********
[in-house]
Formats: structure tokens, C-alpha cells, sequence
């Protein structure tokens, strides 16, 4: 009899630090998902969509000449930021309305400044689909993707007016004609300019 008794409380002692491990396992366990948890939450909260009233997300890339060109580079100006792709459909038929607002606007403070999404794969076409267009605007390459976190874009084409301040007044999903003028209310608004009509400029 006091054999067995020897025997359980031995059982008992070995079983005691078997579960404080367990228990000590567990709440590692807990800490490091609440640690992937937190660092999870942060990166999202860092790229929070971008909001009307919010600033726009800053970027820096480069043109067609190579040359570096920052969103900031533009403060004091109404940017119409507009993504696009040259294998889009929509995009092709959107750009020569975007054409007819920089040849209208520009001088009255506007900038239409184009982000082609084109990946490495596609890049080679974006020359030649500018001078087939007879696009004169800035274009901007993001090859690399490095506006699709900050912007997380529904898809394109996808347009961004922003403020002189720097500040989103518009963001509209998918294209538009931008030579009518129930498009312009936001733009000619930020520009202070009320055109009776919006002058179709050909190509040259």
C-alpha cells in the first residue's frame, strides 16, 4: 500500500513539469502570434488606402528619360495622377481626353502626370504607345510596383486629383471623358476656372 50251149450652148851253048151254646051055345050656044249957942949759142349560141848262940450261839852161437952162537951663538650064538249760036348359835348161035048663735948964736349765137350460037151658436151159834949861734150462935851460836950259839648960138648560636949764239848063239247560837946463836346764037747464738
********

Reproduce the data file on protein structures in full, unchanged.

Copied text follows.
[in-house]
Formats: structure tokens, C-alpha cells, sequence
């Protein structure tokens, strides 16, 4: 009899630090998902969509000449930021309305400044689909993707007016004609300019 008794409380002692491990396992366990948890939450909260009233997300890339060109580079100006792709459909038929607002606007403070999404794969076409267009605007390459976190874009084409301040007044999903003028209310608004009509400029 006091054999067995020897025997359980031995059982008992070995079983005691078997579960404080367990228990000590567990709440590692807990800490490091609440640690992937937190660092999870942060990166999202860092790229929070971008909001009307919010600033726009800053970027820096480069043109067609190579040359570096920052969103900031533009403060004091109404940017119409507009993504696009040259294998889009929509995009092709959107750009020569975007054409007819920089040849209208520009001088009255506007900038239409184009982000082609084109990946490495596609890049080679974006020359030649500018001078087939007879696009004169800035274009901007993001090859690399490095506006699709900050912007997380529904898809394109996808347009961004922003403020002189720097500040989103518009963001509209998918294209538009931008030579009518129930498009312009936001733009000619930020520009202070009320055109009776919006002058179709050909190509040259």
C-alpha cells in the first residue's frame, strides 16, 4: 500500500513539469502570434488606402528619360495622377481626353502626370504607345510596383486629383471623358476656372 50251149450652148851253048151254646051055345050656044249957942949759142349560141848262940450261839852161437952162537951663538650064538249760036348359835348161035048663735948964736349765137350460037151658436151159834949861734150462935851460836950259839648960138648560636949764239848063239247560837946463836346764037747464738